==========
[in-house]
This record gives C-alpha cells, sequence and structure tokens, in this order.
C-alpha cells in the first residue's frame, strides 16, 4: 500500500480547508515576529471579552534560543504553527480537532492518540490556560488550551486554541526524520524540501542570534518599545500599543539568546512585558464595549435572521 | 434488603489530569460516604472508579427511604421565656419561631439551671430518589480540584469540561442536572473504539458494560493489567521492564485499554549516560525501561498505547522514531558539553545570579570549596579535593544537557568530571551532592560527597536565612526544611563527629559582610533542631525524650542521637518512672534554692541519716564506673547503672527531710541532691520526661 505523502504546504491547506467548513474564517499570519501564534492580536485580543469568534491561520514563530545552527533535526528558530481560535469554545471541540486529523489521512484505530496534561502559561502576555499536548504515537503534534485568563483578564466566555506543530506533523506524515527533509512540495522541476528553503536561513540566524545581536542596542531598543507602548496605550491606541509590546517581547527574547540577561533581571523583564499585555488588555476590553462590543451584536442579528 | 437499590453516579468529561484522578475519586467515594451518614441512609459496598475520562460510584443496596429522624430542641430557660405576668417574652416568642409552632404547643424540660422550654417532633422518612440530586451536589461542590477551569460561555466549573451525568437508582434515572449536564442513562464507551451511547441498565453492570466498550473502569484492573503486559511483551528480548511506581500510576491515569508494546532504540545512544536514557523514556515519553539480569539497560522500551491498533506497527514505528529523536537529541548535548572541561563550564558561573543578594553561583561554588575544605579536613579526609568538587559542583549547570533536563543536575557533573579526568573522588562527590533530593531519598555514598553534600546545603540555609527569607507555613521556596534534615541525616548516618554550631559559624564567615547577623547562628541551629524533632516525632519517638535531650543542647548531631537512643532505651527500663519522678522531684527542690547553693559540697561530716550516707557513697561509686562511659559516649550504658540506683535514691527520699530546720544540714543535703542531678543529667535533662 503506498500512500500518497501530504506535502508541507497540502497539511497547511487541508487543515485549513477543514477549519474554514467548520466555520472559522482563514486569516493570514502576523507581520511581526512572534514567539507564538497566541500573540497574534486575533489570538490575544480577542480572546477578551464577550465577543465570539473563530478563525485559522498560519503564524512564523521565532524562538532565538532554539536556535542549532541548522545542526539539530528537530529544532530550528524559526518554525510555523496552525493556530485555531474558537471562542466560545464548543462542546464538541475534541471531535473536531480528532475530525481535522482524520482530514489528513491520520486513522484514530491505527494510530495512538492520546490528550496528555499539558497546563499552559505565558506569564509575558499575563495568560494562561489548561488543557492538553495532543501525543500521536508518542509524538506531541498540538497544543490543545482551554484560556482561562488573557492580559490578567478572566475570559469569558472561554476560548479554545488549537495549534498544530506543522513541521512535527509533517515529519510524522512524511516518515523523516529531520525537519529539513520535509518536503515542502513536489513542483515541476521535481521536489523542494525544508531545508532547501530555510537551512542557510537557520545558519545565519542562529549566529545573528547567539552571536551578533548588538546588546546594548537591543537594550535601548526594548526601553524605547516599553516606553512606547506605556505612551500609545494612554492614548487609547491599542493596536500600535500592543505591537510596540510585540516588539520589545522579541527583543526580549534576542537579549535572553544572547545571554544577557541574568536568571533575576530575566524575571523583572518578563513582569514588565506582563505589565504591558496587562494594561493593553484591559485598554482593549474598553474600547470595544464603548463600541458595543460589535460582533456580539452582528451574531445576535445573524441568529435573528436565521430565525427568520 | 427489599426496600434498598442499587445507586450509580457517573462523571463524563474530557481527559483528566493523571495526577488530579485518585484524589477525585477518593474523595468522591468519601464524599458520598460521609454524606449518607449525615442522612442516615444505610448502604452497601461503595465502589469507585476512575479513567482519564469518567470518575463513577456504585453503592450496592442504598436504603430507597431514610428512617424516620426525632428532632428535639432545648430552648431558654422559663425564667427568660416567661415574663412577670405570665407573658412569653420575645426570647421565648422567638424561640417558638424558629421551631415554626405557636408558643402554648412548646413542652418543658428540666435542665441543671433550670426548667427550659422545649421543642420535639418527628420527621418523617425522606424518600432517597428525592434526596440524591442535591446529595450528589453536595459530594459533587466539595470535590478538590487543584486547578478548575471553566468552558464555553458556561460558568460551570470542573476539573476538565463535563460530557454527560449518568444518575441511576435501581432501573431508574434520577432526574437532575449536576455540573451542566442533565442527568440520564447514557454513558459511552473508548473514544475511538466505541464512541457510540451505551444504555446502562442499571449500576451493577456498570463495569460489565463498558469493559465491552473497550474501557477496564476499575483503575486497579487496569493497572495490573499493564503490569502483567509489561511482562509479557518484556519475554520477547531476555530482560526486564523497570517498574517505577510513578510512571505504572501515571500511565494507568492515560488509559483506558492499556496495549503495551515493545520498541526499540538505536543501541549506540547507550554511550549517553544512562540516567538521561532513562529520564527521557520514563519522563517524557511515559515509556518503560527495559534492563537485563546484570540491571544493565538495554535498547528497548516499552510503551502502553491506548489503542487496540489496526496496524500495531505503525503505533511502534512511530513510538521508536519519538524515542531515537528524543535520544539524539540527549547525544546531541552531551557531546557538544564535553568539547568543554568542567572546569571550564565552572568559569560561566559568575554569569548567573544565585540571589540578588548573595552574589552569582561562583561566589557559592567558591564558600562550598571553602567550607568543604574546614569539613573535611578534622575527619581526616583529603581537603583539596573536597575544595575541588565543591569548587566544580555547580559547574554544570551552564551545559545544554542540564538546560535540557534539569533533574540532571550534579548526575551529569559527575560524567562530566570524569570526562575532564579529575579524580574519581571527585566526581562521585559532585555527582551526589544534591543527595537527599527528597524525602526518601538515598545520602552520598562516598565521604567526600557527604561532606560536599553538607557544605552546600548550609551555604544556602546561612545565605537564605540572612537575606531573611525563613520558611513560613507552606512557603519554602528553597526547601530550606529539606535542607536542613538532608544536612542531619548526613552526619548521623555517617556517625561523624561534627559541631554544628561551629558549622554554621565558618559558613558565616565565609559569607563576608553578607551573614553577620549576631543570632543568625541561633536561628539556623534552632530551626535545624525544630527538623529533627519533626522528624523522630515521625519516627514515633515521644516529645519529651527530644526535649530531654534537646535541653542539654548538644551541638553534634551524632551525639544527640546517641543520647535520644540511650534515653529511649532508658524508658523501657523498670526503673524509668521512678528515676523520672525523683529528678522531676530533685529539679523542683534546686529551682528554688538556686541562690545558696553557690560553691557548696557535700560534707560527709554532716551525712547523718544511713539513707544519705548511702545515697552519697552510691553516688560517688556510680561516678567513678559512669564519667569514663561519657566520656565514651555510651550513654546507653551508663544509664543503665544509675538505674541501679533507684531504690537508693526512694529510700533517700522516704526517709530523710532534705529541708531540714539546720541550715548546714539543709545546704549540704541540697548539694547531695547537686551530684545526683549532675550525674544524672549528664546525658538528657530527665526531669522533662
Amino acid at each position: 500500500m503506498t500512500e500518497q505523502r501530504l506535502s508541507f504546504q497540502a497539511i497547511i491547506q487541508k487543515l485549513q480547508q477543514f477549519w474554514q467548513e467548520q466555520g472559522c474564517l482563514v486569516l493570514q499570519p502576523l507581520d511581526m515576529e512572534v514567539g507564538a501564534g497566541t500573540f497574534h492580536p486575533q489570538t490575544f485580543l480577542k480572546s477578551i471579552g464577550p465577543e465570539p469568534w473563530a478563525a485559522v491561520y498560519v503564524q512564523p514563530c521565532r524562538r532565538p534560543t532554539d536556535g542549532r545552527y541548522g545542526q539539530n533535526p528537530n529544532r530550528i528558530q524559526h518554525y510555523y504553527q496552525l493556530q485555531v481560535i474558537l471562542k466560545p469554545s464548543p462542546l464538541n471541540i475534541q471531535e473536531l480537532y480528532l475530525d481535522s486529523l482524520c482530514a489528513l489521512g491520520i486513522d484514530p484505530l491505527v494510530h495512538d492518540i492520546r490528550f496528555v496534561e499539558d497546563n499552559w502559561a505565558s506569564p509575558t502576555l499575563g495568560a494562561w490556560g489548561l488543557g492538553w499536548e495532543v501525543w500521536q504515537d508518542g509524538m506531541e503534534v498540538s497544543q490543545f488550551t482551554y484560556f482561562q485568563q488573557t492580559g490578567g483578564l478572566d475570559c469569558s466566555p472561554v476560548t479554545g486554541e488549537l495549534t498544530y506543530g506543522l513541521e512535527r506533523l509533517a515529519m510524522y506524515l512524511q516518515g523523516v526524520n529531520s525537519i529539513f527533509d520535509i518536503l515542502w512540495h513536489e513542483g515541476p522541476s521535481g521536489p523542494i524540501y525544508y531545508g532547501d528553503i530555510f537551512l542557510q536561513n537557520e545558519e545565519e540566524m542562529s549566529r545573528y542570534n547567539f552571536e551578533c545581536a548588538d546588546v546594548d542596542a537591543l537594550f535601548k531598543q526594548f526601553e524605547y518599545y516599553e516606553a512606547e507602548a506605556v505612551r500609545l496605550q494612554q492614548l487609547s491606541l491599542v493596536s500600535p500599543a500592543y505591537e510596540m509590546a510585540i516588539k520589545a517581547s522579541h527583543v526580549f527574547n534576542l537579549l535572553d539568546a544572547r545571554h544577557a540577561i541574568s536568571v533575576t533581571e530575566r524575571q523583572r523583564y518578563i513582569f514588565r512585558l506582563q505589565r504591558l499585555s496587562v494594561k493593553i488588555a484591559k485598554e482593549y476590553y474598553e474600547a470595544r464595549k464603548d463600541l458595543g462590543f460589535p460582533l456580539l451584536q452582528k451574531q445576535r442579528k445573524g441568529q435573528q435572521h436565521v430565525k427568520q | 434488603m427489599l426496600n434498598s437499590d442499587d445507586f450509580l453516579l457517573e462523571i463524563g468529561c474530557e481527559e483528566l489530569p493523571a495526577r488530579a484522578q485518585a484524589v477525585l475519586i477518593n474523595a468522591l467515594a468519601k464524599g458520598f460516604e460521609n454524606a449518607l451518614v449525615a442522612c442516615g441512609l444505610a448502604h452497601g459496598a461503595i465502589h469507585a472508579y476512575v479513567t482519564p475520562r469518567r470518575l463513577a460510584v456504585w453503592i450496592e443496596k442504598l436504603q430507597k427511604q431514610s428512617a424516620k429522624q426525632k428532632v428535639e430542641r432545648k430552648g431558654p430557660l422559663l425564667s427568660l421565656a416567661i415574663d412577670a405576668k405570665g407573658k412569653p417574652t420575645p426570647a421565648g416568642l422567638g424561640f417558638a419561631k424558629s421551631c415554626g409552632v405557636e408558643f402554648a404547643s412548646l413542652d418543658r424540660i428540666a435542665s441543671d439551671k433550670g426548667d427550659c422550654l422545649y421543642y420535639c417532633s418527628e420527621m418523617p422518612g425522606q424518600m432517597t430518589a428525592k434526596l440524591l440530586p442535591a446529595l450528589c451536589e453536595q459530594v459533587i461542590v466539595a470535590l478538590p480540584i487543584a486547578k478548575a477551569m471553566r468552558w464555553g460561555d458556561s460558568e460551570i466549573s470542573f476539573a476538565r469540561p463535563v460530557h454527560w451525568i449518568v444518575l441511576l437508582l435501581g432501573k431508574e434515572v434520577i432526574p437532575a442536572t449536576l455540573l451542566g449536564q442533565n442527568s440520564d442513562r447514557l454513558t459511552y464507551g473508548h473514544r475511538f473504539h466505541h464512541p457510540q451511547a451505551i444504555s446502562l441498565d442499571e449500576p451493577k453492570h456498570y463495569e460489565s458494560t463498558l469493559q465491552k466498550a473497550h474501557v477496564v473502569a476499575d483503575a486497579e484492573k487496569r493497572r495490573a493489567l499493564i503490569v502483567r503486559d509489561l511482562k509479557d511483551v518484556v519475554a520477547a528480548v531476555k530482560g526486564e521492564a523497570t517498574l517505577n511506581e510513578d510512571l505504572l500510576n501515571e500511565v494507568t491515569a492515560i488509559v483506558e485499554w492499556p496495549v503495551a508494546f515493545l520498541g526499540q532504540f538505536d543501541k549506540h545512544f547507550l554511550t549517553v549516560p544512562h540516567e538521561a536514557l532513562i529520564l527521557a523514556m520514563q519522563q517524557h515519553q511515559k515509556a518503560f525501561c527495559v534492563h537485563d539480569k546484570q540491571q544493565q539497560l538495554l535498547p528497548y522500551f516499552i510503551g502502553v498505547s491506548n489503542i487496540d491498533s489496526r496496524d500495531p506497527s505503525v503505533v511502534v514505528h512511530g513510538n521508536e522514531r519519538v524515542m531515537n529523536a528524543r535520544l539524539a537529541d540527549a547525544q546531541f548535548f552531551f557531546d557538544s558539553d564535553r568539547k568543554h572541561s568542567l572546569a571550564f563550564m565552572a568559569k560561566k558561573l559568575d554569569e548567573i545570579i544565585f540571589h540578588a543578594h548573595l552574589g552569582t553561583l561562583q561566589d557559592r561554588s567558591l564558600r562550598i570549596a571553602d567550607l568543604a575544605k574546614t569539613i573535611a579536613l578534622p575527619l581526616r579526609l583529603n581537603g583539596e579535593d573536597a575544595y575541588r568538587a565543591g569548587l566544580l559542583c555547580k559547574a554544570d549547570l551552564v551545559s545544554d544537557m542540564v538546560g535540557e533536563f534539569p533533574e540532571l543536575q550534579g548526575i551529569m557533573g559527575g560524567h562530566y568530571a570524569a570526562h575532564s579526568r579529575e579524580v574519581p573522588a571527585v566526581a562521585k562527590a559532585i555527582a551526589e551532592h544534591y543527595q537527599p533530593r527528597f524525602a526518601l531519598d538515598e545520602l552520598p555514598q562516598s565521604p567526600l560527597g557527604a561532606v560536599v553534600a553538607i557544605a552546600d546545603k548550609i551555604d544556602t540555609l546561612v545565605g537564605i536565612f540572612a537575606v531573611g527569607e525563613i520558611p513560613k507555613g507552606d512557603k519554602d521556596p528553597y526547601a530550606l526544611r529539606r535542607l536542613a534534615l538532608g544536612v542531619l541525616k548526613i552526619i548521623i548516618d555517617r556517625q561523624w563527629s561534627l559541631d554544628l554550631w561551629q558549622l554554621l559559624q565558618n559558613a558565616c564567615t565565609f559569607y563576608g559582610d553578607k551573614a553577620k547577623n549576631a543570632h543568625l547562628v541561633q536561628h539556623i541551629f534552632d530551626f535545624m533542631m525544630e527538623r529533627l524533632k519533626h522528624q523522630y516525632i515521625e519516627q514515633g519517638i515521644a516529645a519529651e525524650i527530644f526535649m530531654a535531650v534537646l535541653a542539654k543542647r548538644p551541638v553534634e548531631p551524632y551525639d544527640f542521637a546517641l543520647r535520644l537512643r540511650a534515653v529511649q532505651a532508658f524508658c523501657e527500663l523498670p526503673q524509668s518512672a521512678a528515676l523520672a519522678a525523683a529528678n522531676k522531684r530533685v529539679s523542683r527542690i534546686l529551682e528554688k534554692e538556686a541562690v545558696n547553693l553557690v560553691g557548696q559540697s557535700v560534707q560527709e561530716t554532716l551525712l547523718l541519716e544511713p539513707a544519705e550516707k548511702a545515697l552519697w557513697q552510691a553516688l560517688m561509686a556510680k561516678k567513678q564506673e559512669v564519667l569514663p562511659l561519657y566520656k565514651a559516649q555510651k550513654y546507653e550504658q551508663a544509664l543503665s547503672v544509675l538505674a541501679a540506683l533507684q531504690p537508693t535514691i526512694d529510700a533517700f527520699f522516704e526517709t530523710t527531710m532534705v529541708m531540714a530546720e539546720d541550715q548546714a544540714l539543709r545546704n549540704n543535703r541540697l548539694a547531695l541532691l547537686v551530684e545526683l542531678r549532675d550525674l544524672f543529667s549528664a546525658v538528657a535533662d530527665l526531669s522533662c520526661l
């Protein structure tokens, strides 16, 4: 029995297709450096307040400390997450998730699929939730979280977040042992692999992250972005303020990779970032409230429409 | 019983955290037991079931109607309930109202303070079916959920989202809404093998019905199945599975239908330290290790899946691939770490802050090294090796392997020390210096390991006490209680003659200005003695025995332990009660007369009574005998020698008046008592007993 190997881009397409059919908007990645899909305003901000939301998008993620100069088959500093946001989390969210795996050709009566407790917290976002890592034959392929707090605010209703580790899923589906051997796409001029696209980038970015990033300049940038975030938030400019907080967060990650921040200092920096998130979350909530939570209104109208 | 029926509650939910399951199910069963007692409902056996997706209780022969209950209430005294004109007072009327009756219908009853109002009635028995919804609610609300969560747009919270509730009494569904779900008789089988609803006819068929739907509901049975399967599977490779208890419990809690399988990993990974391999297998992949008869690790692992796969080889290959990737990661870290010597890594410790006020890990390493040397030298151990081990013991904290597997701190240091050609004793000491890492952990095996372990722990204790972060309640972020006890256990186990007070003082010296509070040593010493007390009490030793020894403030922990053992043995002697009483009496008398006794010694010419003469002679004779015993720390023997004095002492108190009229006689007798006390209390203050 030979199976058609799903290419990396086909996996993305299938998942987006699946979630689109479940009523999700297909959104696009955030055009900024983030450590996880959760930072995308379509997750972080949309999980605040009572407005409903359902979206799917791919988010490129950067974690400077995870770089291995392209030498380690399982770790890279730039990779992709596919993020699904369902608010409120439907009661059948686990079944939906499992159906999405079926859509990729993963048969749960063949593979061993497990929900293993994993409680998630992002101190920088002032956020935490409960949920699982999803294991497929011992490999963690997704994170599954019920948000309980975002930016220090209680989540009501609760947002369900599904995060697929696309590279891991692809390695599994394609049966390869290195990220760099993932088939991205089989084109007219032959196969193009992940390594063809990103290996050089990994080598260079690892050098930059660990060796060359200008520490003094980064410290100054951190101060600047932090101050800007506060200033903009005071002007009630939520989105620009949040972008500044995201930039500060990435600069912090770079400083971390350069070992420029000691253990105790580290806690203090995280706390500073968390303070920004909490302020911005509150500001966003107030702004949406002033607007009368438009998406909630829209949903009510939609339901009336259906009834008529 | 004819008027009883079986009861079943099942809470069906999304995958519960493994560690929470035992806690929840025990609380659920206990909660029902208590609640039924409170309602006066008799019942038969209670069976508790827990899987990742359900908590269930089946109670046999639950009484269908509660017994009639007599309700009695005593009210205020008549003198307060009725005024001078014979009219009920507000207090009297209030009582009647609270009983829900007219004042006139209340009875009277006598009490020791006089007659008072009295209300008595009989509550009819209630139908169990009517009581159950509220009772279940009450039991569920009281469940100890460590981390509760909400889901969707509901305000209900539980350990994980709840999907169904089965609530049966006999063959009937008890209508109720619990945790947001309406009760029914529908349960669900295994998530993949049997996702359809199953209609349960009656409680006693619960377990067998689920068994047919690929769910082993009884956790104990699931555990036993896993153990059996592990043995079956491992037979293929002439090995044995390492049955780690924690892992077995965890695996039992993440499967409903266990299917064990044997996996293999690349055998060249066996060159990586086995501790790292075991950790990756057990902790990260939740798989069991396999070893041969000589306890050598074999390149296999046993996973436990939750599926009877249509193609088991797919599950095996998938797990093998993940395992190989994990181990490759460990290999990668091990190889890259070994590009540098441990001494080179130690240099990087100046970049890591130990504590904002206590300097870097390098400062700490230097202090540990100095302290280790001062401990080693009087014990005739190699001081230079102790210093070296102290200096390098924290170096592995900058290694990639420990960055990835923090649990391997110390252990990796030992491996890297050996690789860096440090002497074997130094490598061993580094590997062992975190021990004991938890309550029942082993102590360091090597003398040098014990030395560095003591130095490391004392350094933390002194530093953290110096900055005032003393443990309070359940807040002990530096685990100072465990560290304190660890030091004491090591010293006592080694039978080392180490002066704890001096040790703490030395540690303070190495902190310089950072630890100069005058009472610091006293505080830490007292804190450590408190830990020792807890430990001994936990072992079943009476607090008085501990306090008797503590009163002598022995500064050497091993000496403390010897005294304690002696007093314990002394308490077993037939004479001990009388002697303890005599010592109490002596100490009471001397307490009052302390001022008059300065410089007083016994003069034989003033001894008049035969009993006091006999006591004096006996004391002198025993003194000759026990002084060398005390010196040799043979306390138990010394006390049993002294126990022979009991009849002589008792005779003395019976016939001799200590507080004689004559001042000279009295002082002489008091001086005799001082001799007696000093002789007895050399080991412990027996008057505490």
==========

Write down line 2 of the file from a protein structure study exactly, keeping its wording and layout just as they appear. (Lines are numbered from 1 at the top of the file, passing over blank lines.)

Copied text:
This record gives C-alpha cells, sequence and structure tokens, in this order.